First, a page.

Drop by Galileo at noon for one of the restaurant’s new “grill dates,” and among the treats on offer—which include, for five bucks apiece, a terrific roasted-pork-shoulder sandwich and a salty, crackly-topped hunk of pork ribs—is the sight of one of the city’s great chefs impersonating a short-order cook from behind the marble counter of his gleaming, state-of-the-art show kitchen.
“Is good to see everybody!” Roberto Donna calls out, waving people into the bustling kitchen. He leans across the counter solicitously. “What can I get you?”
There are no publicists lurking about the premises, and promotion has been remarkably light for what is, after all, a steal of a deal, but the reason the bread-baker-turned-celebrity-chef has chosen to get his hands dirty has less to do with his desire to minister to the downtown office workers than with image rehab.
Long criticized for expanding too much, too quickly—in the late ’80s, he presided over an empire of 13 restaurants, most of which flopped or were sold off—and for employing a restaurant staff that kowtows to the rich and famous and merely suffers the rest of us, Donna claims to have wised up. “I want,” he says, “to get on the good side of Washingtonians again. Regular Washingtonians.”
First he needs to get on the good side of the IRS again. Last month, according to the Washington Post, Donna filed for Chapter 11 reorganization; the chef owes the District more than $1 million in back taxes and penalties and is, all told, about $2.5 million in debt. Galileo will continue to operate as Donna attempts “to resolve his situation.”
“The more business we do,” he says, “the better for everybody.”
The chef insists the occasional grill dates are not a response to his financial troubles—in fact, the grill was launched a couple of months ago, before word of the debts surfaced—but suffice it to say that, in one way or another, Donna has been thinking of restitution for some time now.
Doling out sammies for the masses is only a part of the plan. A year and a half ago, Donna instituted a bar menu at lunchtime, with a short list of simple pastas and salads—“pantry food”—all priced around $8. This summer, he launched his osteria, a nighttime variation of the bar menu, with a dozen rib-sticking, rustic dishes, none over $10. The result is a hydra-headed restaurant, with five incarnations under a single roof: Il Laboratorio del Galileo for thrill-seeking gourmands, Galileo for fine dining, the osteria and bar menus, and now the grill.
To eat from the bar menu is to be reminded of the kind of place a lot of us thought we were getting when Donna opened his outposts a decade ago: unpretentious, reasonably priced, and full of the simple cooking he professes to love. A fettucini with veal ragu is just what you’d want from a restaurant with Donna’s imprimatur: a dish that, although expertly executed, feels somehow casual, tossed-off. Of the silken veal tonnato, dotted with capers and sprinkled with parsley, a friend exclaimed, “Who knew meat could be so refreshing?”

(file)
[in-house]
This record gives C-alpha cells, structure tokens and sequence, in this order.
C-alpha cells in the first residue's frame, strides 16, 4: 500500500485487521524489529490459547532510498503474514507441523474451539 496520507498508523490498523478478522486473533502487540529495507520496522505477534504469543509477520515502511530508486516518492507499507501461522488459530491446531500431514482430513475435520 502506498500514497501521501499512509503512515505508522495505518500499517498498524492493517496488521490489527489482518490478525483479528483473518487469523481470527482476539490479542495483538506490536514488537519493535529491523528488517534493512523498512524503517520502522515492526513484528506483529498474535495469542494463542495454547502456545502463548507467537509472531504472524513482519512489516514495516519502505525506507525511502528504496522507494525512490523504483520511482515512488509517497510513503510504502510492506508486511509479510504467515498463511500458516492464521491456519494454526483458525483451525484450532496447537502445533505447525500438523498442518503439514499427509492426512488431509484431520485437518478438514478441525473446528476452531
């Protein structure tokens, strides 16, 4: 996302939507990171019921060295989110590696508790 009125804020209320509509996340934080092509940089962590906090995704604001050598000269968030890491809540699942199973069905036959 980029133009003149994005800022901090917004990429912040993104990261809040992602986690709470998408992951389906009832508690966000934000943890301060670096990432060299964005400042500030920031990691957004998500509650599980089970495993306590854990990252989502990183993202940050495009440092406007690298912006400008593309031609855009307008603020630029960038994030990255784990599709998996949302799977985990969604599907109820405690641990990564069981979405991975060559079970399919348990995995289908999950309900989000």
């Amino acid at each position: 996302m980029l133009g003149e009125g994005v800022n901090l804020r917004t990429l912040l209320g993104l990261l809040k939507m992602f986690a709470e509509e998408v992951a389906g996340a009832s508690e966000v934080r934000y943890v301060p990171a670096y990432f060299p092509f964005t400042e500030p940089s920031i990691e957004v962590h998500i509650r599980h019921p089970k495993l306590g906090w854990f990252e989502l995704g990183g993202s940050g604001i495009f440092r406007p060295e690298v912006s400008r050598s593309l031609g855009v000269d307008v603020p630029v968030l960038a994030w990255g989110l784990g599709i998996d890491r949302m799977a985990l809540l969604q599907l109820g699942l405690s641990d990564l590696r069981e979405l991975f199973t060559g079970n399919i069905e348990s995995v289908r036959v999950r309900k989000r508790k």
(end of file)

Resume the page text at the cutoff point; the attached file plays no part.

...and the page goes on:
It’s hard to begrudge the relative disappointments, given the prices. Donna’s spinach-and-mascarpone pizza is a little softer than you might hope for, but you won’t find a medium pizza with as much character for that price anywhere else in the city. A cauliflower soup is less than dazzling, but it is smooth, and it leaves a nice, hammy residue on your tongue.
The biggest difference at night, perhaps, is that with the osteria menu, you can assemble a full meal if you want it, in the Italian manner: antipasto, pasta course, entree. The spaghetti carbonara manages to be both exceptionally rich and surpassingly light, more Italian than Italian-American. A plate of grilled shrimp delivers two kinds of pop: from the firm flesh and from the pungent accompanying tapenade. And, in this age of the double-digit glass, it’s nice to see a selection of interesting wines for five bucks and under.
As with the bar menu, you’re unlikely to stumble upon a dud of a dish, only a few that don’t sing quite so loudly. Pheasant with black olives and pine nuts is appropriately earthy, just too salty—and with too many soft, chewy nuts. Fusili with lamb ragu needed another day for the flavors in the sauce to reveal themselves; my leftovers were better than my dinner.
Still, if Donna hopes to make his place more user-friendly, he had better address his still-persistent service issues. Is any wait staff at any big-time restaurant in the city more consistently rude, lazy, and inattentive? For the moneyed regulars, of course, the red carpet is dutifully unrolled. But if you’re a regular Joe eating in the osteria and a large party shows up at the door, you can all but kiss your waiter goodbye.
And the seating area around the bar, which seems cutely casual from a distance, reveals itself to be a dreary, gloomy corner near a refrigerator. The lighting is dismal, the candles go unlighted, and the cast-iron patio furniture, which would be charming on a patio, is uncozy in an air-conditioned room.
And nobody in the restaurant gives the impression of caring about the relative ghetto of the bar. One Saturday night this summer, I listened as Sinatra’s version of “The Christmas Song” gave way to a stirring rendition of “O Come, All Ye Faithful.” Finally, a hostess took action.
“Mario!” she barked. “What’s with the Christmas music?” The tune stopped mid-adoration.
Roberto! I wanted to shout. What’s with your staff?—Todd Kliman
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